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Diogenes; who is not faid
For aught that ever I could read)
To whine, put finger i' th' eye, and fob,
Because he 'ad ne'er another tub.
The Ancients make two several kinds
Of prowess in heroic minds,
The active and the pafsive val’ant,
Both which are pari libra gallant;
For both to give blows, and to carry,
In fights are equi-neceffary :
But in defeats the passive stout
Are always found to stand it out
Molt desperately, and to out-do
The active, 'gainst a conquering foe.!
Though we with blacks and blues are fuggild,
Or, as the vulgar say, are cudgel'd,
He that is valiant, and dares fight,
Though drubb’d, can lose no honour by 't.
Honour 's a lease for lives to come,
And cannot be extended from
The legal tenant: ’is a chattel
Not to be forfeited in battle.
If he that in the field is sain,
Be in the bed of Honour lain,
He that is beaten may be said
To lie in Honour's truckle-bed.
For as we see th' eclipsed sun
By mortals is more gaz'd upon
Than when, adornd with all his light,
He fines in serene sky most bright;
So valour, in a low estate,
Is most admir'd and wonder'd at.
Quoth Ralph, How great I do not know
We may by being beaten grow;
But none, that see how here we fit,
Will judge us overgrown with wit.
As Gifted Brethren, preaching by
A carnal hour-glass, do imply
Illumination can convey
Into them what they have to say,
But not how much; so well enough
you to charge, but not draw off :
For who, without a cap and bauble,
Having subdued a Bear and rabble,
And might with honour have come offe
Would put it to a second proof?
A politic exploit, right fit
For Presbyterian zeal and wit.
Ver. 1061, 1062.) In those days there was always
an hour-glass stood by the pulpit, in a frame of iron
made on purpose for it, and fastened to the board on
which the cushion lay, that it might be visible to the
whole congregation ; who, if the fermon did not hold
till the glass was out (which was turned up as foon
as the text was taken), would say that the preacher was
lazy; and if he held out much longer, would yawn and
ftretch, and by those signs fignify to the preacher that
they began to be weary of his discourse, and wanted
to be dismissed. These hour-glases remained in some
churches till within these forty years.
Ver. 1072.] Ralpho looked upon their ill plight to be owing to his master's bad conduct; and, to vent his 3
i Quoth Hudibras, That cuckoo's tone,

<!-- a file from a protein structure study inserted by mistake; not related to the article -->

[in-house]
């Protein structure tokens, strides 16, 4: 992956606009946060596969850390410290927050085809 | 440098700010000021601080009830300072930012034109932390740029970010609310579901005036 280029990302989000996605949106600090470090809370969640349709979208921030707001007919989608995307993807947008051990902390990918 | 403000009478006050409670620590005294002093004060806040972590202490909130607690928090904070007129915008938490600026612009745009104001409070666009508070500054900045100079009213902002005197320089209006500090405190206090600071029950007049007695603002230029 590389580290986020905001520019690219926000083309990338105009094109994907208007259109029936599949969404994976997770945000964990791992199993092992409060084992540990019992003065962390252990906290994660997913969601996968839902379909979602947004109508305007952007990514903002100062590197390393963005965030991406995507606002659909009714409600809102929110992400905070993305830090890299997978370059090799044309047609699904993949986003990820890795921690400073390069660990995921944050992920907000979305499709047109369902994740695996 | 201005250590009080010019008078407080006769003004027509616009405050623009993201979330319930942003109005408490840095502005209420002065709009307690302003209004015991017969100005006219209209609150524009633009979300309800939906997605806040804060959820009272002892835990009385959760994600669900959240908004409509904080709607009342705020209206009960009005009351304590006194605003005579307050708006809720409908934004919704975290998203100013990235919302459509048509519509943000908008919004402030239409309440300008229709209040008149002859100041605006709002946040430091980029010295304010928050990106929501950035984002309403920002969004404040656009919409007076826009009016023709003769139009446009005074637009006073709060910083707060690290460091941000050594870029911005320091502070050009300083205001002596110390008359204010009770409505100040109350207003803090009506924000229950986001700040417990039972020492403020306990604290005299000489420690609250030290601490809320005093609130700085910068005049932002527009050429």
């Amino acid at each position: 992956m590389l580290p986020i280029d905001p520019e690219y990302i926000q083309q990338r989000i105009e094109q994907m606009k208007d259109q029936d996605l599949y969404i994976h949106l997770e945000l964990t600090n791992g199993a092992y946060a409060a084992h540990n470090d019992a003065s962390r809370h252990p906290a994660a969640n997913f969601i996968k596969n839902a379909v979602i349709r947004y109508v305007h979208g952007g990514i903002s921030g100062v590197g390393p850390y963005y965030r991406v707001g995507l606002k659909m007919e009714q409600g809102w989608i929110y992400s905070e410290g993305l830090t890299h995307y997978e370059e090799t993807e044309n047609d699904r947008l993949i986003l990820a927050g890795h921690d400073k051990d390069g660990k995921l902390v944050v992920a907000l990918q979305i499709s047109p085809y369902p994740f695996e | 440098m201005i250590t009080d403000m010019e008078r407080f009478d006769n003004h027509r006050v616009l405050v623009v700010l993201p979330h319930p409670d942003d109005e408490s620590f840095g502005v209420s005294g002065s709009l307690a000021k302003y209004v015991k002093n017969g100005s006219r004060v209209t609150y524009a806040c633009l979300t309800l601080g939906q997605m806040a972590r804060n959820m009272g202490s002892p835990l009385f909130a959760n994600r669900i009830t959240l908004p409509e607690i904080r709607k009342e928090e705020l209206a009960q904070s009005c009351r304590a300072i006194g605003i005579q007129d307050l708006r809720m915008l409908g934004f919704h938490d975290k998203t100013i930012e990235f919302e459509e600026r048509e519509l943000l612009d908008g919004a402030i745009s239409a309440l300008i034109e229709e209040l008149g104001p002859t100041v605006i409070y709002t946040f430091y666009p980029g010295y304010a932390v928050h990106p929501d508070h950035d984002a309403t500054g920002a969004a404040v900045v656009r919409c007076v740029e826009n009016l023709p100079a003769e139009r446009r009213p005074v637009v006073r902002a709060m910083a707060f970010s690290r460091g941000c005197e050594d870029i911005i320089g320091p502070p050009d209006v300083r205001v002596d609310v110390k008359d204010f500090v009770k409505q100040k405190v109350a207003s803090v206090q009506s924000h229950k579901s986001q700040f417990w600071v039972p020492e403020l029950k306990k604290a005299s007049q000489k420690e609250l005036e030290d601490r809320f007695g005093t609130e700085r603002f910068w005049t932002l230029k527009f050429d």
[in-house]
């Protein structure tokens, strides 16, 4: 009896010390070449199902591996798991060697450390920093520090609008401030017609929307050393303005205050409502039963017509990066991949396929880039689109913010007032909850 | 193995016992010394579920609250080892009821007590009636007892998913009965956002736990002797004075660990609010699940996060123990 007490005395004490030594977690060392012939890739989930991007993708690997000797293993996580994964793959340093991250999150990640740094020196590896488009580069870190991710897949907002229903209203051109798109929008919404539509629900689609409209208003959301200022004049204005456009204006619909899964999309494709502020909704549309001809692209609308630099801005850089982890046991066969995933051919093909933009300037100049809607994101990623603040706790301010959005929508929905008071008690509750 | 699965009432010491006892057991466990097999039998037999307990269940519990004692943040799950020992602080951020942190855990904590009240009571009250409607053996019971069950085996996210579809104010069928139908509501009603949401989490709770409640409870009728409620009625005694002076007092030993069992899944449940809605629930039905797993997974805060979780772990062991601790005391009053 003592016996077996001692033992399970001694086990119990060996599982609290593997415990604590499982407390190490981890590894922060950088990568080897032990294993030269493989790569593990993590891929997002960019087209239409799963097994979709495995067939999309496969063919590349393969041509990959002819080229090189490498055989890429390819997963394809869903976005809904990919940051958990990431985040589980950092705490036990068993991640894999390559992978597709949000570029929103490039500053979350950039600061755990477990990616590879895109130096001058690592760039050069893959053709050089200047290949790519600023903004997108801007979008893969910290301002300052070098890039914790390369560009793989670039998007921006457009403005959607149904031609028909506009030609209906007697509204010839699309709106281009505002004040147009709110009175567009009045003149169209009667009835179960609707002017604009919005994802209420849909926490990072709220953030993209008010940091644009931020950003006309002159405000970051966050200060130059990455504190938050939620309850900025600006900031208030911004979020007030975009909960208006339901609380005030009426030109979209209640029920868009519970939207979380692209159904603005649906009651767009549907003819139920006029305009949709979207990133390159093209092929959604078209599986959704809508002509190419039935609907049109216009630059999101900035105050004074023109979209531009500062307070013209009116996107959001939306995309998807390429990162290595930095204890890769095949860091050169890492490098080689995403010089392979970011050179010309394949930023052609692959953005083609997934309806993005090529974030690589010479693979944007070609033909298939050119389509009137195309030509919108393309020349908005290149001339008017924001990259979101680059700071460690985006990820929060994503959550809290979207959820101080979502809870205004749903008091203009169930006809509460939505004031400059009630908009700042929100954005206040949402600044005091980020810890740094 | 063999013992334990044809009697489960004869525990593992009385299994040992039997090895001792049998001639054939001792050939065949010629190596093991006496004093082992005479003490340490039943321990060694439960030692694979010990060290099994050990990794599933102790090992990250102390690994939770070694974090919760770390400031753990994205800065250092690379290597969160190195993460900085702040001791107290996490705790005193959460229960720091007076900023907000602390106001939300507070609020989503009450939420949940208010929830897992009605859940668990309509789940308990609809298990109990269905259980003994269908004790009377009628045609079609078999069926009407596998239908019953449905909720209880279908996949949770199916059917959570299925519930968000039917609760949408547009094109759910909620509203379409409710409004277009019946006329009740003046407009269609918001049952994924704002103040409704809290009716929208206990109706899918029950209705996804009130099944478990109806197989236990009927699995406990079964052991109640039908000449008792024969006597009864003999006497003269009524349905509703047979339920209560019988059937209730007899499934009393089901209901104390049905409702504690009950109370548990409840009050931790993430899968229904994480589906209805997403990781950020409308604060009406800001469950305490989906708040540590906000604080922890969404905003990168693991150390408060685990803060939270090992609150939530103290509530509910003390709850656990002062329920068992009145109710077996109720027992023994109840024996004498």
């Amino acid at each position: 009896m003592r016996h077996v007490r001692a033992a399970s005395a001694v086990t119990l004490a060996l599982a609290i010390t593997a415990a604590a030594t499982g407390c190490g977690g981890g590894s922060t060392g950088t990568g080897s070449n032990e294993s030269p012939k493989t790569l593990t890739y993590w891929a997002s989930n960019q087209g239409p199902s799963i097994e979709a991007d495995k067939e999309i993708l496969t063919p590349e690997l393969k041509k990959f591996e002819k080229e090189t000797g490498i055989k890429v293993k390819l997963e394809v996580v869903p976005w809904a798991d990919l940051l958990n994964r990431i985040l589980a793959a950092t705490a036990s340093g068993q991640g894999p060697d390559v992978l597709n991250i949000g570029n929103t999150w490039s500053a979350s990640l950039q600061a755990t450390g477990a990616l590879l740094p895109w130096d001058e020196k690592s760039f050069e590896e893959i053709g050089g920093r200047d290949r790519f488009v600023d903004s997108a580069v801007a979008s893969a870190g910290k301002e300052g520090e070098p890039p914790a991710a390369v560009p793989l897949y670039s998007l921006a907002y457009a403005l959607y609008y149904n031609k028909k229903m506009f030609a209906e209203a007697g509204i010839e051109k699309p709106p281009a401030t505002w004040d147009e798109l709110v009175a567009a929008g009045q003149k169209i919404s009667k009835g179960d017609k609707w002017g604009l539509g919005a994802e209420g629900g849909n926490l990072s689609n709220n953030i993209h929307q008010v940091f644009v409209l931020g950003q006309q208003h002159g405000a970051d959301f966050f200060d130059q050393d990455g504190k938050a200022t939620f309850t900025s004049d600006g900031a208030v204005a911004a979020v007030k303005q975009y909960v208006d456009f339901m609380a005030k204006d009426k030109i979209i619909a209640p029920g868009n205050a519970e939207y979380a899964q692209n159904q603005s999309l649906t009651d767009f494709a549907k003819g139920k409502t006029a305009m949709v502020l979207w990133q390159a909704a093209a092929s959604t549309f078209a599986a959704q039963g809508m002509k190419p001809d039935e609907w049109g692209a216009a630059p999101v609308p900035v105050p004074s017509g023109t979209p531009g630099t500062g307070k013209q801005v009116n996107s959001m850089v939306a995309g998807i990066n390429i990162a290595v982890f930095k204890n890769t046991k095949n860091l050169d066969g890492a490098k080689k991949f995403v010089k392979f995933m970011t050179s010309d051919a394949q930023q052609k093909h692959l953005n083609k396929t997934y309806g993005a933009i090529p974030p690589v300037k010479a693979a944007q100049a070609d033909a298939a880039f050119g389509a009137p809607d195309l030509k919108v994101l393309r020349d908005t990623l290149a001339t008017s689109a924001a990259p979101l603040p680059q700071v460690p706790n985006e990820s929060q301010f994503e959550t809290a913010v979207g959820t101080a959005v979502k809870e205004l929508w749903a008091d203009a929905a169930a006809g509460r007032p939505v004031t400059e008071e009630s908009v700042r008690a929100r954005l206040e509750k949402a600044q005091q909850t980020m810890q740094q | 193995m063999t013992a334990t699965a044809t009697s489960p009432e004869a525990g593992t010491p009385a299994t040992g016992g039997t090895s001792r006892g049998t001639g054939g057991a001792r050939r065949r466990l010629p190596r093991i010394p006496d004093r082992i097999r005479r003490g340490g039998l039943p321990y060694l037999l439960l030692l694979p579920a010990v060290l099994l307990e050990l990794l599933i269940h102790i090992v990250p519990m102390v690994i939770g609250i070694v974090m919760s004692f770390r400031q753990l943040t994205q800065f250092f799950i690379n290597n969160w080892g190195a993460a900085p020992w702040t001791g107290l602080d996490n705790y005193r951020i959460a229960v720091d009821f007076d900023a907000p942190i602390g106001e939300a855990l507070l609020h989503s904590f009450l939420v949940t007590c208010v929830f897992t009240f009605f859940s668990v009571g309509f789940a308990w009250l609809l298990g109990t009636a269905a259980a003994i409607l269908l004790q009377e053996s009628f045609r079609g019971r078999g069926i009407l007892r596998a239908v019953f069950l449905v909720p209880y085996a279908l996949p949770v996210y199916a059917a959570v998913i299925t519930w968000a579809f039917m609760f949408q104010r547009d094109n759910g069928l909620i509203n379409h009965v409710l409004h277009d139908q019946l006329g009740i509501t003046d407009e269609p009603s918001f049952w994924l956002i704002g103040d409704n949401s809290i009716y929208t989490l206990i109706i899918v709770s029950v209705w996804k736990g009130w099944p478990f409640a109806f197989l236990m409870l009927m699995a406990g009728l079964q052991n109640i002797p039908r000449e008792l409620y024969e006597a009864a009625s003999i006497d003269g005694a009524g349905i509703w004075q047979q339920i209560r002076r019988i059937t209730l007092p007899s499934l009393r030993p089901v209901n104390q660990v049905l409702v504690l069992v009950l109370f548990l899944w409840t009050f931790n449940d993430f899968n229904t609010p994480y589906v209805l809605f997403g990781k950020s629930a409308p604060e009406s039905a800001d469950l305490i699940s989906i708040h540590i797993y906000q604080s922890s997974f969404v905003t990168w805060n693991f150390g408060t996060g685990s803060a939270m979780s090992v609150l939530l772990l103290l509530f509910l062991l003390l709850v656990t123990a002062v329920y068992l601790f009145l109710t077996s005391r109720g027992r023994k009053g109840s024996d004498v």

Ralpho, thou always harp'st upon :
When thou at any thing wouldst rail,
Thou tak’st Presbytery, thy scale,
To take the height on 't, and explain
To what degree it is profane ;
Whats’ever will not with (thy what-d’sye-call)
Thy Light jump right, thou call'At Synodical :
As if Presbytery were a standard
To lize whatsoever 's to be slander'd.
Doft not remember how this day
Thou to my beard wast bold to say,
That thou couldst prove Bear-baiting equal
With Synods, orthodox and legal?
Do, if thou canst, for I deny 't,
And dare thee to 't with all thy light.
Quoth Ralpho, Truly that is no
Hard matter for a man to do,
That has but any guts in 's brains,
And could believe it worth his pains :
But since you dare and urge me to it,
You 'll find I've light enough to do it.
Synods are mystical Bear-gardens,
Where Elders, Deputies, Church-wardens,
resentment, he fatirizes him in the most affecting part of his character, his religion : this, by degrees, brings on the old arguments about Synods. The Poet, who thought he had not sufficiently lashed classical assemblies, very judiciously completes it, now there is full leisure for it.
And other Members of the Court,
Manage the Babylonish sport;
For Prolocutor, Scribe, and Bear-ward,
Do differ only in a mere word.
Both are but several synagogues
Of carnal men, and Bears and Dogs :
Both antichristian assemblies,
To mischief bent as far 's in them lies :
Both stave and tail, with fierce contests,
The one with men, the other beasts.
The difference is, the one fights with
The tongue, the other with the teeth ;
And that they bait but Bears in this,
In th' other Souls and Consciences;
Where Saints themselves are brought to ftake
For Gospel-light and Conscience' fake;
Expos'd to Sribes and Presbyters,
Instead of Mastive Dogs and Curs ;
Than whom they've less humanity,
For these at fouls of men will fly.
This to the Prophet did appear,
Who in a vision saw a Bear,
Prefiguring the beastly rage
Of Church-rule, in this latter age;
As is demonstrated at full
By him that baited the Pope's Bull.
Bears naturally are beasts of prey,
That live by rapine; fo do they.
What are their Orders, Constitutions,
Church-censures, Curses, Absolutions,
But several mystic chains they make,
To tie poor Christians to the stake ? ,
And then set Heathen officers,
Instead of Dogs, about their ears,
For to prohibit and dispense,
To find out, or to make offence;
Of hell and heaven'to dispose,
To play with souls at fast and loose ;
To set what characters they please,
And mulēts, on fin and godliness;
Reduce the Church to Gospel-order,
By rapine, facrilege, and murther;
To make Presbytery supreme,
And Kings themlelves submit to them ;
And force all people, though against
Their consciences, to turn Saints ;
Must prove a pretty thriving trade,
When Saints monopolists are made :
When pious frauds and holy fhifts
Are Difpenfations and Gifts,
There godliness becomes mere ware,
And every Synod but a fair.
Synods are whelps o'th' Inquisition,
A mongrel breed of like pernicion,
And growing up, became the fires
Of Scribes, Commissioners, and Triers;
Whose business is, by cunning Neight,
To cast a figure for men's light,
Ver. 1129.]. They were more tyrannical in office than any officers of the bishop's court.